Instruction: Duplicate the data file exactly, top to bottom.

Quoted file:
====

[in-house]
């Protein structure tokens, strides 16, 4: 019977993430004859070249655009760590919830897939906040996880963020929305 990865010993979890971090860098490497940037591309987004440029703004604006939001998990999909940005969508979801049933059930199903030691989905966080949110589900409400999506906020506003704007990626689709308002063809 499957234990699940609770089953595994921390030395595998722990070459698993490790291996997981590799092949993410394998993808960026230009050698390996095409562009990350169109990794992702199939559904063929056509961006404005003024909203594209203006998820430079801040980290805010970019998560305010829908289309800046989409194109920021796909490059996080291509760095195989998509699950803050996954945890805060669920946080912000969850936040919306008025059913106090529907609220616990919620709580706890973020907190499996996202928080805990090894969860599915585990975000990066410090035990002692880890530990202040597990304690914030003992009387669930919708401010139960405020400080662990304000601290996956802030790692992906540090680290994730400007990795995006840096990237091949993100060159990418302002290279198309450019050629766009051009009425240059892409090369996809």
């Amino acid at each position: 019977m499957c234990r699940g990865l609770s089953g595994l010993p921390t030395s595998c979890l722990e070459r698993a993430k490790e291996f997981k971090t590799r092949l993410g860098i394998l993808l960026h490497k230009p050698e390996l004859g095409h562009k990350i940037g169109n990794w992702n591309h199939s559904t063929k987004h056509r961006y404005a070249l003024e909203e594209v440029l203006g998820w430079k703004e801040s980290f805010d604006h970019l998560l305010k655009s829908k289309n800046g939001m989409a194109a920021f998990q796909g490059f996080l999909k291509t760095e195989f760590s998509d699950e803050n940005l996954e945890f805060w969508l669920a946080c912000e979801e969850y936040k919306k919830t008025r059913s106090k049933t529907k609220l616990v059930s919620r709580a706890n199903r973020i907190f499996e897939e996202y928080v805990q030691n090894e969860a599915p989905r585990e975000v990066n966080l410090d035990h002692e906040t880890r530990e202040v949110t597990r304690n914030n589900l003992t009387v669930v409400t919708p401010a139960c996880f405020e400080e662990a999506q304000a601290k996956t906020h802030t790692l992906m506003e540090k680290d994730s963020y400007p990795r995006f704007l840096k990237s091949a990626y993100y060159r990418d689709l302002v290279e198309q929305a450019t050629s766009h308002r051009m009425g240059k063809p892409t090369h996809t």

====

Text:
[in-house]
């Protein structure tokens, strides 16, 4: 019977993430004859070249655009760590919830897939906040996880963020929305 990865010993979890971090860098490497940037591309987004440029703004604006939001998990999909940005969508979801049933059930199903030691989905966080949110589900409400999506906020506003704007990626689709308002063809 499957234990699940609770089953595994921390030395595998722990070459698993490790291996997981590799092949993410394998993808960026230009050698390996095409562009990350169109990794992702199939559904063929056509961006404005003024909203594209203006998820430079801040980290805010970019998560305010829908289309800046989409194109920021796909490059996080291509760095195989998509699950803050996954945890805060669920946080912000969850936040919306008025059913106090529907609220616990919620709580706890973020907190499996996202928080805990090894969860599915585990975000990066410090035990002692880890530990202040597990304690914030003992009387669930919708401010139960405020400080662990304000601290996956802030790692992906540090680290994730400007990795995006840096990237091949993100060159990418302002290279198309450019050629766009051009009425240059892409090369996809």
């Amino acid at each position: 019977m499957c234990r699940g990865l609770s089953g595994l010993p921390t030395s595998c979890l722990e070459r698993a993430k490790e291996f997981k971090t590799r092949l993410g860098i394998l993808l960026h490497k230009p050698e390996l004859g095409h562009k990350i940037g169109n990794w992702n591309h199939s559904t063929k987004h056509r961006y404005a070249l003024e909203e594209v440029l203006g998820w430079k703004e801040s980290f805010d604006h970019l998560l305010k655009s829908k289309n800046g939001m989409a194109a920021f998990q796909g490059f996080l999909k291509t760095e195989f760590s998509d699950e803050n940005l996954e945890f805060w969508l669920a946080c912000e979801e969850y936040k919306k919830t008025r059913s106090k049933t529907k609220l616990v059930s919620r709580a706890n199903r973020i907190f499996e897939e996202y928080v805990q030691n090894e969860a599915p989905r585990e975000v990066n966080l410090d035990h002692e906040t880890r530990e202040v949110t597990r304690n914030n589900l003992t009387v669930v409400t919708p401010a139960c996880f405020e400080e662990a999506q304000a601290k996956t906020h802030t790692l992906m506003e540090k680290d994730s963020y400007p990795r995006f704007l840096k990237s091949a990626y993100y060159r990418d689709l302002v290279e198309q929305a450019t050629s766009h308002r051009m009425g240059k063809p892409t090369h996809t």